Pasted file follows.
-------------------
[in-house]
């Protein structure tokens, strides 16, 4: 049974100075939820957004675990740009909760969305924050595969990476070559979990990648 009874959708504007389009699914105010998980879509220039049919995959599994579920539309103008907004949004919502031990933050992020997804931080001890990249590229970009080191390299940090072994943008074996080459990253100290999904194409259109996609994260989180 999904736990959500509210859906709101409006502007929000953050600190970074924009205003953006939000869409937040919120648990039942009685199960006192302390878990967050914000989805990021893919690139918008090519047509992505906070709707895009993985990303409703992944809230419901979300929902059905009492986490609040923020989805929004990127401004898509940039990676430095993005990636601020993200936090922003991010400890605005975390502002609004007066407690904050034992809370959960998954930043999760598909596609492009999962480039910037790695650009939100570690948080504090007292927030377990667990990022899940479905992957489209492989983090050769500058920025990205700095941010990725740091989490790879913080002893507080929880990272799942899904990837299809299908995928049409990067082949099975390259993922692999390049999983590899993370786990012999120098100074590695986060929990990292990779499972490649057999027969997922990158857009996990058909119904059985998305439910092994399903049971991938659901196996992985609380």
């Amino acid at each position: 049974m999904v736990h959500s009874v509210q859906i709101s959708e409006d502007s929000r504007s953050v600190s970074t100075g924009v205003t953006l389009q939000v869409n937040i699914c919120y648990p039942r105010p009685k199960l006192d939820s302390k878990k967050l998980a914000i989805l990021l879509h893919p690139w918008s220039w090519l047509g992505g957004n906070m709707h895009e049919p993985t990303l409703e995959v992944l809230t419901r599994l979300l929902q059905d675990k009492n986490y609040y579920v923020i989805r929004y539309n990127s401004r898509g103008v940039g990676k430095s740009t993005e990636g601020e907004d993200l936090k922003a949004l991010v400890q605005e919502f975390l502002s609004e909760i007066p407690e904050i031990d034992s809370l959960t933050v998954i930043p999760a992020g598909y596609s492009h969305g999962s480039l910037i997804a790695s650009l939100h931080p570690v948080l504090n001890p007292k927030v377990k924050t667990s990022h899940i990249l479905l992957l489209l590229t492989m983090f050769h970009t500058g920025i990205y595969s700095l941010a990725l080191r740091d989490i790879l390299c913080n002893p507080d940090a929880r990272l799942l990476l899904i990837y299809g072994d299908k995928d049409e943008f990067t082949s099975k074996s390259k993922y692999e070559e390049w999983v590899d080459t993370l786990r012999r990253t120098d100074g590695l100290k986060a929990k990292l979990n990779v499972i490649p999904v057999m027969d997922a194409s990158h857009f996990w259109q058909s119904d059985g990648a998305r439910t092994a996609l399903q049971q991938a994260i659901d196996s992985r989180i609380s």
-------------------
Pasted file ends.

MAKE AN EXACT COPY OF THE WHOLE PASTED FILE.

[in-house]
């Protein structure tokens, strides 16, 4: 049974100075939820957004675990740009909760969305924050595969990476070559979990990648 009874959708504007389009699914105010998980879509220039049919995959599994579920539309103008907004949004919502031990933050992020997804931080001890990249590229970009080191390299940090072994943008074996080459990253100290999904194409259109996609994260989180 999904736990959500509210859906709101409006502007929000953050600190970074924009205003953006939000869409937040919120648990039942009685199960006192302390878990967050914000989805990021893919690139918008090519047509992505906070709707895009993985990303409703992944809230419901979300929902059905009492986490609040923020989805929004990127401004898509940039990676430095993005990636601020993200936090922003991010400890605005975390502002609004007066407690904050034992809370959960998954930043999760598909596609492009999962480039910037790695650009939100570690948080504090007292927030377990667990990022899940479905992957489209492989983090050769500058920025990205700095941010990725740091989490790879913080002893507080929880990272799942899904990837299809299908995928049409990067082949099975390259993922692999390049999983590899993370786990012999120098100074590695986060929990990292990779499972490649057999027969997922990158857009996990058909119904059985998305439910092994399903049971991938659901196996992985609380």
């Amino acid at each position: 049974m999904v736990h959500s009874v509210q859906i709101s959708e409006d502007s929000r504007s953050v600190s970074t100075g924009v205003t953006l389009q939000v869409n937040i699914c919120y648990p039942r105010p009685k199960l006192d939820s302390k878990k967050l998980a914000i989805l990021l879509h893919p690139w918008s220039w090519l047509g992505g957004n906070m709707h895009e049919p993985t990303l409703e995959v992944l809230t419901r599994l979300l929902q059905d675990k009492n986490y609040y579920v923020i989805r929004y539309n990127s401004r898509g103008v940039g990676k430095s740009t993005e990636g601020e907004d993200l936090k922003a949004l991010v400890q605005e919502f975390l502002s609004e909760i007066p407690e904050i031990d034992s809370l959960t933050v998954i930043p999760a992020g598909y596609s492009h969305g999962s480039l910037i997804a790695s650009l939100h931080p570690v948080l504090n001890p007292k927030v377990k924050t667990s990022h899940i990249l479905l992957l489209l590229t492989m983090f050769h970009t500058g920025i990205y595969s700095l941010a990725l080191r740091d989490i790879l390299c913080n002893p507080d940090a929880r990272l799942l990476l899904i990837y299809g072994d299908k995928d049409e943008f990067t082949s099975k074996s390259k993922y692999e070559e390049w999983v590899d080459t993370l786990r012999r990253t120098d100074g590695l100290k986060a929990k990292l979990n990779v499972i490649p999904v057999m027969d997922a194409s990158h857009f996990w259109q058909s119904d059985g990648a998305r439910t092994a996609l399903q049971q991938a994260i659901d196996s992985r989180i609380s």